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Avatar ImageReview: Ni No Kuni: Wrath of the White Witch
By: | February 11th, 2013 | Playstation 3
PS3 |Review

If you’re a fan of JRPGs, you probably know what to expect from the genre — a sprawling open world map, a rich engrossing story, and colorful characters. Of course, the dark side of JRPGs tends to rear its ugly head as well — long hours of tedious level grinding, difficulty spikes, and superfluous, pointless content.

Roughly translated, “Ni No Kuni” means “The Another World.” But it had another meaning for me. Not only was I whisked away to the wondrous world inside of the game, but it actually brought me to a world of wonder within myself. It was enough wonder, in fact, to make me completely forget about the dark side, and embrace all of the light this game had to offer.

It sounds hyperbolic, but I haven’t seen a world like Ni No Kuni‘s for quite some time. Simply put, I didn’t want to stop exploring once I gained access to the game’s world map, as there was something to find and discover at every turn. It’s been years since I was compelled to keep going and find out what was next in a JRPG — if you’re a former genre fan, this is the best thing to reignite that spark.

White Witch’s summary is pretty simple — in addition to our world, multiple “Other Worlds” exist. Oliver, the game’s protagonist, has just become acquainted with the world of Ni no Kuni, by way of the “Lord High Lord of the Fairies,” Drippy. Oliver’s mother has just died in the real world saving his life, but hope exists in the other world, through finding the person with whom his mother’s soul is linked to.

The narrative straddles the line of serious and goofy on a constant basis, but it’s gripping throughout. One minute you’ll be crying right alongside of Oliver on account of coping with his mother’s death, and the next, you’ll be laughing at his fairy companion Drippy’s absurdity. The dichotomy of Oliver’s world and the Other World parallel many similar works of fiction like The Wizard of Oz, but it’s a bit more complex than that.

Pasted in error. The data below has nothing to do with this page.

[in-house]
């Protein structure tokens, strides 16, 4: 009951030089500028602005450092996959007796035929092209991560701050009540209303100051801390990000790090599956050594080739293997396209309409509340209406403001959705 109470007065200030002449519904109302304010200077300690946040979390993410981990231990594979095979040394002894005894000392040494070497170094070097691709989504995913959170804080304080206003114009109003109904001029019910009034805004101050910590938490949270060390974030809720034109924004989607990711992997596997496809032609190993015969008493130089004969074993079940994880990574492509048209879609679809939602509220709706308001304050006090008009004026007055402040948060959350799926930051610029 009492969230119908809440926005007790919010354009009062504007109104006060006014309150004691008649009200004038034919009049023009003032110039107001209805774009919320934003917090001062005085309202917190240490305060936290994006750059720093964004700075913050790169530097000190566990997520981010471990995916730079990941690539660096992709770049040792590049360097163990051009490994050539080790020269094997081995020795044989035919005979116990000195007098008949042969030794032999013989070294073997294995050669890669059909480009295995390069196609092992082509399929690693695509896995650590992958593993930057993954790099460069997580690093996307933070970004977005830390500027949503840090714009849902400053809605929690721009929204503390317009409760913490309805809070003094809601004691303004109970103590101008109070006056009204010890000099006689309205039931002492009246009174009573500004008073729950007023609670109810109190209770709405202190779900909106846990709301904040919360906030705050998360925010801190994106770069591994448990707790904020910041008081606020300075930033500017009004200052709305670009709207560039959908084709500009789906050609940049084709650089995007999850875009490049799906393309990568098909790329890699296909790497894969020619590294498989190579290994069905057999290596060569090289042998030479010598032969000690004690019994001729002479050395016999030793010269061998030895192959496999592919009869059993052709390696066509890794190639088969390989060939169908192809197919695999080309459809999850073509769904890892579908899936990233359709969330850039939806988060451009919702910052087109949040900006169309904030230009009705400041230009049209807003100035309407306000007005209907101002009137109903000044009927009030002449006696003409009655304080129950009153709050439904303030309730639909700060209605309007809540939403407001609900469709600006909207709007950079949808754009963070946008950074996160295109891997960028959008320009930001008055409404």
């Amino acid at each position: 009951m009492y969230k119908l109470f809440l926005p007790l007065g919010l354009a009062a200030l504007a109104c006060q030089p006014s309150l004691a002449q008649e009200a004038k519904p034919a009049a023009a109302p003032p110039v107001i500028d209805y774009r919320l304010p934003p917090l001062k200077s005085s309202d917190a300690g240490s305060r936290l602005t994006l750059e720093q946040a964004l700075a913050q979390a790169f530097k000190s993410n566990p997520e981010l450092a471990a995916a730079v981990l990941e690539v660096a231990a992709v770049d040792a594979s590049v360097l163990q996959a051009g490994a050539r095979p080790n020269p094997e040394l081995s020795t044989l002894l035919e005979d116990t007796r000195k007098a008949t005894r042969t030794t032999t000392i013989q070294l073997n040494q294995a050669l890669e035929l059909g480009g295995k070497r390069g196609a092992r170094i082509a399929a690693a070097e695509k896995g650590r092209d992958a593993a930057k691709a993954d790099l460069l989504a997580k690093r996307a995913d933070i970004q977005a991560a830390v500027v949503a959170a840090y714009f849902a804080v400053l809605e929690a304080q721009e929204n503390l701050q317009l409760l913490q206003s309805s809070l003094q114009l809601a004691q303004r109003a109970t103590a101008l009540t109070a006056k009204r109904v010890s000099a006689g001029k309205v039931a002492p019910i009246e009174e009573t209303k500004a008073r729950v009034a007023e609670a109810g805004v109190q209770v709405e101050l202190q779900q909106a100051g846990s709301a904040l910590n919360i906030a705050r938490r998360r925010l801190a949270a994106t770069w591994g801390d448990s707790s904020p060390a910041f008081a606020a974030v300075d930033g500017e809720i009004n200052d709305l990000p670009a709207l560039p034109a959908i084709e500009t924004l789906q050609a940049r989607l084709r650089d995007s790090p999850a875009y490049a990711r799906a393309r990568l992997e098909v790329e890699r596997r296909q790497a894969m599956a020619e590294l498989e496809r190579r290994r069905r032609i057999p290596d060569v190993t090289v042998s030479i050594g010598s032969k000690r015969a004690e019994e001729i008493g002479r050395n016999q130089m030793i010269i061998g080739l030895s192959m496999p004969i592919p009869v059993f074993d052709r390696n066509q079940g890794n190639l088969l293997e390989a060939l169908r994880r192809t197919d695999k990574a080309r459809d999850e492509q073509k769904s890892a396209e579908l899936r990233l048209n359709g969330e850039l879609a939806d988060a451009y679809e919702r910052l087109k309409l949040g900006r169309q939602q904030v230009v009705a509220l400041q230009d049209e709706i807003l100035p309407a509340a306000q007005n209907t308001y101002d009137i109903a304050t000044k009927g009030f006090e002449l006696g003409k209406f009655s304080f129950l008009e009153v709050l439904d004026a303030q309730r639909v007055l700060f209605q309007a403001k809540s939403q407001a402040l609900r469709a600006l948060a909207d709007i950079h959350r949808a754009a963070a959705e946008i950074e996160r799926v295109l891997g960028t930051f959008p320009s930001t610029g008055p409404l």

For starters, once Oliver becomes acclimated to his apprenticeship, he’ll return to his world to solve riddles in the Other World on occasion. It’s not quite as cheeky as “these people look just like their counterparts!”, as the lore and reasoning are all given for the setup. You’ll start to develop a relationship with Oliver and both worlds as you make your way through the game’s lengthy story.

In Japan, a real book called “The Wizard’s Companion” was sold with the game, which was literally a tome of information that not only gave you tips, but also fleshed out the game’s lore, and offered a few DRM-like required answers to various riddles. On the surface, it seems like it’s an instruction manual — but it’s much more than that.

The Wizard’s Companion will probably  be overlooked by many people, which is a huge shame, because I can’t really describe the inclusion of it anything short of “amazing.” You could spend hours flipping through the digital pages of this thing, and find something new every time you read it. From the cryptic riddles hidden inside of the text to the fairy tale chapters that feature tall tales from the game’s world, there’s pretty much something for everyone to enjoy reading. It’s seamlessly incorporated into the story, as Oliver carries around his very own copy in-game.

If you’re curious to learn a bit about the game’s creatures, there’s an entry on every single familiar (creature) in the game. If you want to get more out of the game’s world, research a potential world map location, or up your alchemy skills, it’s all there at your fingertips — and that’s just one small facet of the work that went into making this game feel like it inhabits a living, breathing universe that feels real.

Combat is handled in a very traditional manner, with freedom of movement similar to an MMO. Abilities are chosen from a menu similar to a Final Fantasy game (or most JRPGs for that matter), and players have the ability to attack, defend, use spells/abilities, depending on the chosen unit.

Various things like “pits of fire” and projectiles can be avoided, and attacking an enemy from a certain angle may provide a tactical advantage. At first, combat distilled down to a simple “mash X to keep attacking” strategy, but as the game progress, I was pretty surprised at how deep it really was. I was constantly moving, switching party members, and using certain abilities to best boss fights, which are more often than not extremely challenging. At first, you’ll just control Oliver and up to three creature companions (think Pokémon), but eventually, you’ll be tasked with managing two other autonomous AI party members with three familiars of their own.